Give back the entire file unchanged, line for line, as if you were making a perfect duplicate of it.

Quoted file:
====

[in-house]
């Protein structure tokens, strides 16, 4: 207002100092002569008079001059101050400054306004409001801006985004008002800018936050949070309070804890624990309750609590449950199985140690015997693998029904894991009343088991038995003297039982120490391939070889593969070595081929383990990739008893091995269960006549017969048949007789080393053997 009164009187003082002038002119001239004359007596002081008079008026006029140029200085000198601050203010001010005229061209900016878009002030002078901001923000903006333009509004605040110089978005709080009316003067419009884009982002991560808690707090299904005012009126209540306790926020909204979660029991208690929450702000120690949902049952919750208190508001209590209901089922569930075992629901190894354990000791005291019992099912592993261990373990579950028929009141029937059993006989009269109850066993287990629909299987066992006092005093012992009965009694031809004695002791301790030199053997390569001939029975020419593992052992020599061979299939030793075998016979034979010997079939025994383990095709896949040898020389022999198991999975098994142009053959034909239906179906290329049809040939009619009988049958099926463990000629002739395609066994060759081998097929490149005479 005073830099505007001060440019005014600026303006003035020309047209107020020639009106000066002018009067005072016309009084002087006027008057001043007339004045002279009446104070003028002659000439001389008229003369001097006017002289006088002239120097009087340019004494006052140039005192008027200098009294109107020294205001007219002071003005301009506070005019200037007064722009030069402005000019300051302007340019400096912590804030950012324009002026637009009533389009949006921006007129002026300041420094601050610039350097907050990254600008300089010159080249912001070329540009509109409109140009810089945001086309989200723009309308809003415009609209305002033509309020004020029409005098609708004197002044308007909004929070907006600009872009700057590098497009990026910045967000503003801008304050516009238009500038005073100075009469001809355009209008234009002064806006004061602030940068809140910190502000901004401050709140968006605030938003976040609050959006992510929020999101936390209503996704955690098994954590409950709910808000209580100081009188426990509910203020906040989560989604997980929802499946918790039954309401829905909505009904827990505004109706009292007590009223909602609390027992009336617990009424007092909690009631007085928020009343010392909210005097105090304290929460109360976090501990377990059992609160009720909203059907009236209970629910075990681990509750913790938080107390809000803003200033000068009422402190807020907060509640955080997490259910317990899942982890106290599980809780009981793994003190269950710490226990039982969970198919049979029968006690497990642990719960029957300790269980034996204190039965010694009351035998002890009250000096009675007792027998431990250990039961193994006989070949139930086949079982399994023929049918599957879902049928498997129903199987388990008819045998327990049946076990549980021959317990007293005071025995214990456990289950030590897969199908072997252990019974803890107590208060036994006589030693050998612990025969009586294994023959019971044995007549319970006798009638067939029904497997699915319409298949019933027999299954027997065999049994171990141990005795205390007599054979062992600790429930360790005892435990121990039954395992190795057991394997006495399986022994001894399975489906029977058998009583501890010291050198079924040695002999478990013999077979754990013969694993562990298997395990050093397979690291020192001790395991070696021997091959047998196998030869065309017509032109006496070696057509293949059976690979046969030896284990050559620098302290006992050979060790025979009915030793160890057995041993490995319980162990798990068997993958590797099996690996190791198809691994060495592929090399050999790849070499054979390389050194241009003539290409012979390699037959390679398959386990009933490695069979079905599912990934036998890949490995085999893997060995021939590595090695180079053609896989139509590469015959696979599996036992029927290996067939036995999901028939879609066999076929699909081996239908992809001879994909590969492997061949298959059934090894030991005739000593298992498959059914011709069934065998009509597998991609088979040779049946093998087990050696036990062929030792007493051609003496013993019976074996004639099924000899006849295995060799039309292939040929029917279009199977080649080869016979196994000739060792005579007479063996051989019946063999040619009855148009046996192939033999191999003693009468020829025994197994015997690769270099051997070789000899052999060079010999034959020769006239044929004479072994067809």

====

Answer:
[in-house]
């Protein structure tokens, strides 16, 4: 207002100092002569008079001059101050400054306004409001801006985004008002800018936050949070309070804890624990309750609590449950199985140690015997693998029904894991009343088991038995003297039982120490391939070889593969070595081929383990990739008893091995269960006549017969048949007789080393053997 009164009187003082002038002119001239004359007596002081008079008026006029140029200085000198601050203010001010005229061209900016878009002030002078901001923000903006333009509004605040110089978005709080009316003067419009884009982002991560808690707090299904005012009126209540306790926020909204979660029991208690929450702000120690949902049952919750208190508001209590209901089922569930075992629901190894354990000791005291019992099912592993261990373990579950028929009141029937059993006989009269109850066993287990629909299987066992006092005093012992009965009694031809004695002791301790030199053997390569001939029975020419593992052992020599061979299939030793075998016979034979010997079939025994383990095709896949040898020389022999198991999975098994142009053959034909239906179906290329049809040939009619009988049958099926463990000629002739395609066994060759081998097929490149005479 005073830099505007001060440019005014600026303006003035020309047209107020020639009106000066002018009067005072016309009084002087006027008057001043007339004045002279009446104070003028002659000439001389008229003369001097006017002289006088002239120097009087340019004494006052140039005192008027200098009294109107020294205001007219002071003005301009506070005019200037007064722009030069402005000019300051302007340019400096912590804030950012324009002026637009009533389009949006921006007129002026300041420094601050610039350097907050990254600008300089010159080249912001070329540009509109409109140009810089945001086309989200723009309308809003415009609209305002033509309020004020029409005098609708004197002044308007909004929070907006600009872009700057590098497009990026910045967000503003801008304050516009238009500038005073100075009469001809355009209008234009002064806006004061602030940068809140910190502000901004401050709140968006605030938003976040609050959006992510929020999101936390209503996704955690098994954590409950709910808000209580100081009188426990509910203020906040989560989604997980929802499946918790039954309401829905909505009904827990505004109706009292007590009223909602609390027992009336617990009424007092909690009631007085928020009343010392909210005097105090304290929460109360976090501990377990059992609160009720909203059907009236209970629910075990681990509750913790938080107390809000803003200033000068009422402190807020907060509640955080997490259910317990899942982890106290599980809780009981793994003190269950710490226990039982969970198919049979029968006690497990642990719960029957300790269980034996204190039965010694009351035998002890009250000096009675007792027998431990250990039961193994006989070949139930086949079982399994023929049918599957879902049928498997129903199987388990008819045998327990049946076990549980021959317990007293005071025995214990456990289950030590897969199908072997252990019974803890107590208060036994006589030693050998612990025969009586294994023959019971044995007549319970006798009638067939029904497997699915319409298949019933027999299954027997065999049994171990141990005795205390007599054979062992600790429930360790005892435990121990039954395992190795057991394997006495399986022994001894399975489906029977058998009583501890010291050198079924040695002999478990013999077979754990013969694993562990298997395990050093397979690291020192001790395991070696021997091959047998196998030869065309017509032109006496070696057509293949059976690979046969030896284990050559620098302290006992050979060790025979009915030793160890057995041993490995319980162990798990068997993958590797099996690996190791198809691994060495592929090399050999790849070499054979390389050194241009003539290409012979390699037959390679398959386990009933490695069979079905599912990934036998890949490995085999893997060995021939590595090695180079053609896989139509590469015959696979599996036992029927290996067939036995999901028939879609066999076929699909081996239908992809001879994909590969492997061949298959059934090894030991005739000593298992498959059914011709069934065998009509597998991609088979040779049946093998087990050696036990062929030792007493051609003496013993019976074996004639099924000899006849295995060799039309292939040929029917279009199977080649080869016979196994000739060792005579007479063996051989019946063999040619009855148009046996192939033999191999003693009468020829025994197994015997690769270099051997070789000899052999060079010999034959020769006239044929004479072994067809």